Grass Valley - Sherman County, Oregon History

Grass Valley

Pioneer settlers reported rye grass so tall in this region that it was well over a man’s head, even so when on horseback. The Cutoff to the Barlow Road runs right through Grass Valley. The first white settlers were Californians, Dr. C.R. Rollins and his son, John W. Dow and his wife, Mr. Locke and Frank Richie in 1878. Dr. Rollins claimed to have grown and threshed the first wheat in 1879. He built a hotel, platted and named the town, established an inn, Grass Valley House, and was the only practicing physician between the rivers and south to Antelope. The Grass Valley Journal was started in November 1897 by stockholders C.E. Brown, G.W. Bourhill, J.H. Smith, William Holder, C.W. Moore and J.D. Wilcox. W.I. Westerfield purchased the paper in 1900.

The 1898 business directory lists: Moore & Rollins, Scott & Co. general merchandise; R. Smith, Mrs. G.C. Vintin, hotel keepers; John Dam, Frank Lynn, blacksmiths; George Clements, John Trainer, boot, shoe and repair shops; Bourhill & Co., hardware, wagons and machinery; Dr. Snooks, druggist and physician; Miss Minnie Smith, confectionery; William Fairfield, steam chop mill; J.H. Berger, furniture; G.C. Vintin, R. Smith, livery stable; Mrs. Gleeson, dressmaker; O.P. King, meat market; Clark E. Brown, Grass Valley Journal.

The first white settlers were Californians, Dr. C.R. Rollins and his son, John W. Dow and his wife, Mr. Locke and Frank Richie in 1878. Dr. Rollins claimed to have grown and threshed the first wheat in 1879. He built a hotel, platted and named the town, established an inn, Grass Valley House, and was the only practicing physician between the rivers and south to Antelope.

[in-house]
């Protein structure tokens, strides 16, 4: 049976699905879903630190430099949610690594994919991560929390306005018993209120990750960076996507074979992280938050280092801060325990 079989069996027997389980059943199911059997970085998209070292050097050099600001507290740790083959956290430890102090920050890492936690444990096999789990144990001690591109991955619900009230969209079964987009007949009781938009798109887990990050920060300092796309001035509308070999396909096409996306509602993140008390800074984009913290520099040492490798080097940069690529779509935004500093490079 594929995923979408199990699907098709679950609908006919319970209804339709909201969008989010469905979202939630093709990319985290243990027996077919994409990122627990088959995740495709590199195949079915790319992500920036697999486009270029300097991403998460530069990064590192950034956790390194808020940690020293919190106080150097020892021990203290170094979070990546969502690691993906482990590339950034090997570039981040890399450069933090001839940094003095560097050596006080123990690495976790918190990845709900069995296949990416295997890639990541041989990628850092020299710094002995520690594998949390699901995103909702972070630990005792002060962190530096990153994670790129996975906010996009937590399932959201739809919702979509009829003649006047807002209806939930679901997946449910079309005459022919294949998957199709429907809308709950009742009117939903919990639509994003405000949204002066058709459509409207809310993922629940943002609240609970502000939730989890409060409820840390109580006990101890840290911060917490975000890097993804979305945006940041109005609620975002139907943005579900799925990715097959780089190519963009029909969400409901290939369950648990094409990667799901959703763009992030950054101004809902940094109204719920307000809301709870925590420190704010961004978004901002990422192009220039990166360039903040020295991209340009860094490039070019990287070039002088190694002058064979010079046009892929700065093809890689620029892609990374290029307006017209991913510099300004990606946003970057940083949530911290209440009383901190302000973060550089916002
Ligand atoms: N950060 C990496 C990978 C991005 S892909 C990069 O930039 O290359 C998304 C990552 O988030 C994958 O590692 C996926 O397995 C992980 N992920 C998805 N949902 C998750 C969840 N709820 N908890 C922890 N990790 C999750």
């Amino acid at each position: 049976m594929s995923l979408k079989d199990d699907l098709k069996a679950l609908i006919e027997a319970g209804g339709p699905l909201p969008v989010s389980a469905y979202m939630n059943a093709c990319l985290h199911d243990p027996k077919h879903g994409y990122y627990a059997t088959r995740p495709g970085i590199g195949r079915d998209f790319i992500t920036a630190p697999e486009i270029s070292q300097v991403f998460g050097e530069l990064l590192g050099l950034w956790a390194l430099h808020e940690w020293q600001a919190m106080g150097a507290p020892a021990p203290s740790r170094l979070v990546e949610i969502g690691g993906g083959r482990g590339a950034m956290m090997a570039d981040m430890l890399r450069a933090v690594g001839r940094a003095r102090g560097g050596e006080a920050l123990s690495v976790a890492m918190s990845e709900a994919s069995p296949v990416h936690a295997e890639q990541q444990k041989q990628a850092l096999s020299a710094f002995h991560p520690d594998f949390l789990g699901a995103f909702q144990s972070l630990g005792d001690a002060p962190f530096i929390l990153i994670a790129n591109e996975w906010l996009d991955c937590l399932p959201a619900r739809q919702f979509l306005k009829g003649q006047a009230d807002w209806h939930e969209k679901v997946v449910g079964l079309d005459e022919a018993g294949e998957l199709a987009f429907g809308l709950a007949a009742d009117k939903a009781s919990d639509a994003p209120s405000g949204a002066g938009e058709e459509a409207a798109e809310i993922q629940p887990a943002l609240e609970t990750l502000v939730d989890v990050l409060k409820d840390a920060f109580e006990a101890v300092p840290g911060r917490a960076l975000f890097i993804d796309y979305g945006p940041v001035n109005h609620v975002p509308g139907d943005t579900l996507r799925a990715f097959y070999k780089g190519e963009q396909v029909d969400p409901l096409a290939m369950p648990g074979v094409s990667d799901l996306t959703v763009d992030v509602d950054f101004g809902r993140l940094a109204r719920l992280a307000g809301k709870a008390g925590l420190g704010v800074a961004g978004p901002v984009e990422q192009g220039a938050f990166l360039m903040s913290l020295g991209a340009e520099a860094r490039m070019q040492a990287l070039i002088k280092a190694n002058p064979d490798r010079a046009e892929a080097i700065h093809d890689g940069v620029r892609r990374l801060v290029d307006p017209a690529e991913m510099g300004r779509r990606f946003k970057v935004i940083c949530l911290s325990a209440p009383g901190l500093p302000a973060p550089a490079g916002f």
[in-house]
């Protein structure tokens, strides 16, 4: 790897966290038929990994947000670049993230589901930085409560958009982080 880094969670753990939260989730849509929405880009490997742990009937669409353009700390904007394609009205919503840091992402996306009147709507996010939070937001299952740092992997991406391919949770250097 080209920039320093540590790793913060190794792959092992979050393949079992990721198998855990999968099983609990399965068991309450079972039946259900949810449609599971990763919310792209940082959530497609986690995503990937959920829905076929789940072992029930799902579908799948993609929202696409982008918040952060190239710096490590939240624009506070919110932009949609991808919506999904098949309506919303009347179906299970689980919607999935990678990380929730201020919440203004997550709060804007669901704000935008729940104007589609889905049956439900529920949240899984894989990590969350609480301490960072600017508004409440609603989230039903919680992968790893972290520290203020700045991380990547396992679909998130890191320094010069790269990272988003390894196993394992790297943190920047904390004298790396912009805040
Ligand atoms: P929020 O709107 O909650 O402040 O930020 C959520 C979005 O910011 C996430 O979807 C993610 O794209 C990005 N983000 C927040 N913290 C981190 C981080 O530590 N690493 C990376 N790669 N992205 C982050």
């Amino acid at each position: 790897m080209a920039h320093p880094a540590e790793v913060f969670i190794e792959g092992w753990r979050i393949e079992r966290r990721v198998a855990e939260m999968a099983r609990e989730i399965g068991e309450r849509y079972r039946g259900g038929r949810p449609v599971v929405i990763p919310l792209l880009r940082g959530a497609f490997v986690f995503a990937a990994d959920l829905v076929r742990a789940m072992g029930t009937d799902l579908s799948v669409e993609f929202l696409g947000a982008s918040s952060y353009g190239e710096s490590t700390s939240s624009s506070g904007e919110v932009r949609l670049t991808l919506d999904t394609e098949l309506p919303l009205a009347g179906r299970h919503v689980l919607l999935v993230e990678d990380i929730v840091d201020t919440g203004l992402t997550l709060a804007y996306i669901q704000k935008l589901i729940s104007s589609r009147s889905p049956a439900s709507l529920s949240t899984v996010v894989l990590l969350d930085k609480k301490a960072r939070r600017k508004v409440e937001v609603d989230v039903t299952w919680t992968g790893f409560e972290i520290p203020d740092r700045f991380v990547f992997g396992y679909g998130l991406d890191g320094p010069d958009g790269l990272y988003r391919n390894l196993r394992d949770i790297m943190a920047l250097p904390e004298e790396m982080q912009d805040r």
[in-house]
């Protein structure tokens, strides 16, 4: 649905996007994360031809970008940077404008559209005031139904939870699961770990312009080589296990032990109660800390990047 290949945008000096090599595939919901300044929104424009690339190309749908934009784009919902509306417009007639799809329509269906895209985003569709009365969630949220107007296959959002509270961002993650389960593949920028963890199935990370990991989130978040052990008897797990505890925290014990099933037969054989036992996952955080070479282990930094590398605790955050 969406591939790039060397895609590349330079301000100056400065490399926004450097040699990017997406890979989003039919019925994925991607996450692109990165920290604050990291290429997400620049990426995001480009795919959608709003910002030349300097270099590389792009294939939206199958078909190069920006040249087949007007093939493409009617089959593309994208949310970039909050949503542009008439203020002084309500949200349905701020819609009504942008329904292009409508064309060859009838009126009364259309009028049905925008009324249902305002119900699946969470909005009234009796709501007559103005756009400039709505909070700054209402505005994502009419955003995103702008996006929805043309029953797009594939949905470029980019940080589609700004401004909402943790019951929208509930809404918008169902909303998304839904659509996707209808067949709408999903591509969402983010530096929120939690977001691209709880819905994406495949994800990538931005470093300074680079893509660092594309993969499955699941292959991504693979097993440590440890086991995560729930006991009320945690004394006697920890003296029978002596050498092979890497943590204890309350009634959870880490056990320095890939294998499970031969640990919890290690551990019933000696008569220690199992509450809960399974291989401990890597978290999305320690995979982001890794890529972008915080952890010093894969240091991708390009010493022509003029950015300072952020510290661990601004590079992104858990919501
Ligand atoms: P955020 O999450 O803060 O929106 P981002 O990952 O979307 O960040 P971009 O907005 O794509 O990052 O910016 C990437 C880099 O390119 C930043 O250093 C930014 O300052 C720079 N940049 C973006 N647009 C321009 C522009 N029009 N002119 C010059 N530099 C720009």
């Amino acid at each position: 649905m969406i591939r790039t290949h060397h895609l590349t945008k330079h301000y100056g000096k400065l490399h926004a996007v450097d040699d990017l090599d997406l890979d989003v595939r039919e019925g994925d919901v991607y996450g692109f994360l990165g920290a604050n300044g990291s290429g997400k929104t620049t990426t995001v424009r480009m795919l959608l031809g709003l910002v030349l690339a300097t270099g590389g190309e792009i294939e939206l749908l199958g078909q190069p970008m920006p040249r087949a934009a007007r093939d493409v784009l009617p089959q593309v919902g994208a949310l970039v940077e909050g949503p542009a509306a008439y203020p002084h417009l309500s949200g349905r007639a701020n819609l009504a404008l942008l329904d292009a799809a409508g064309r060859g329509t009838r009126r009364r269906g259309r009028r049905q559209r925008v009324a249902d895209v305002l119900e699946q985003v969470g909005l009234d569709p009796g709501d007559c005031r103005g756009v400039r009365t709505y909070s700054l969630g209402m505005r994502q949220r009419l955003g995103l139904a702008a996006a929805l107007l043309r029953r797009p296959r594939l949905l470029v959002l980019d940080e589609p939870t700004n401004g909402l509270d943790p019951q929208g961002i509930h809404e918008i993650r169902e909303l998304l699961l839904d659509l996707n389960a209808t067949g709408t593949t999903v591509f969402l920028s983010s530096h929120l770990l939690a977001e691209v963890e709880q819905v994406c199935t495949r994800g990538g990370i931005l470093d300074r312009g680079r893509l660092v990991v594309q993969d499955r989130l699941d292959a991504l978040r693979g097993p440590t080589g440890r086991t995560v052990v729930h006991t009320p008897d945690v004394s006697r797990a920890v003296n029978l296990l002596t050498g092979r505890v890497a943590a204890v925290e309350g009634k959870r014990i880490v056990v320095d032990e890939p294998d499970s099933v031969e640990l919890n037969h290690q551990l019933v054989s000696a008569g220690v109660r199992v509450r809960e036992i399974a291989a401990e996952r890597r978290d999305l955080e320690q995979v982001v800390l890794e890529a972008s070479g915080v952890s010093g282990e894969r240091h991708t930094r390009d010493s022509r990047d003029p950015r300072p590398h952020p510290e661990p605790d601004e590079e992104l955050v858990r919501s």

The town had a Baptist Church, AOUW Lodge #65, Grass Valley IOOF Lodge #131, IORM Modoc Camp #39, PHS Good Samaritan Circle #325, undertaker, carpenter-contractor, justice of the peace, insurance agent, miller, minister, stone mason, attorney, teachers, painter, stock inspector, shoemaker and the Middle Oregon Baptist Academy. Outlying farmers, cattlemen and sheep raisers supported the town.

Families in the precinct were Allen, Allison, Bailey, Atkins, Bain, Barnett, Bates, Batman, Bennett, Berger, Booten, Bourhill, Brown, Brownhill, Buckley, Burns, Campbell, Case, Cavadini, Clements, Clark, Cleveland, Coon, Coyle, Cramer, Curl, Cushman, Daugherty, Davenport, Davis, Denis, Detjen, Dugger, Dunn, Dupuy, Dyce, Evans, Fairchild, Fairfield, Foster, Fredenburg, French, Frock, Gilham, Gilman, Gibson, Grosser, Grouse, Hargreaves, Haug, Hawley, Hays, Heath, Hembree, Henton, Herren, Hillgen, Hill, Hogan, Holder, Holmes, Houghton, Huff, Iams, James, Jennings, Jewell, Jones, Keast, Kelsay, Kerr, King, Kohansky, Knudsen, Krusow, Lemon, Lewis, Link, Logan, Lyons, McLeod, Mahany, Marquis, Marshall, Mills, Mitchell, Moore, Morrissey, Munger, Nachand, Neece, Nelson, Newcomb, Noguier, Noble, Offield, O’Leary, Olds, Patterson, Perrault, Peters, Rawlins, Reckmann, Rollins, Schwartz, Scott, Smith, Snook, Spencer, Sproul, Stanton, Tegethoff, Thompson, Tilson, Titus, Turner, Van Winkle, Vinton, Willett and Willis.

Charles Taylor started the post office in 1882 or 1885 at his residence along the stage route, later the Olds place and later the Alfred Kock place. Emmett Olds became postmaster in 1887. John Fulton surveyed the town site in April 1889. C.E. Brown was the postmaster in 1898 with Mrs. C.E. Brown as assistant, and mail was delivered daily by stage via Wasco and Moro. ~Carsten von Borstel; Wasco and Sherman County Directory 1898.

The three great essentials to achieve anything worth while are: Hard work, Stick-to-itiveness, and Common sense. – Thomas A. Edison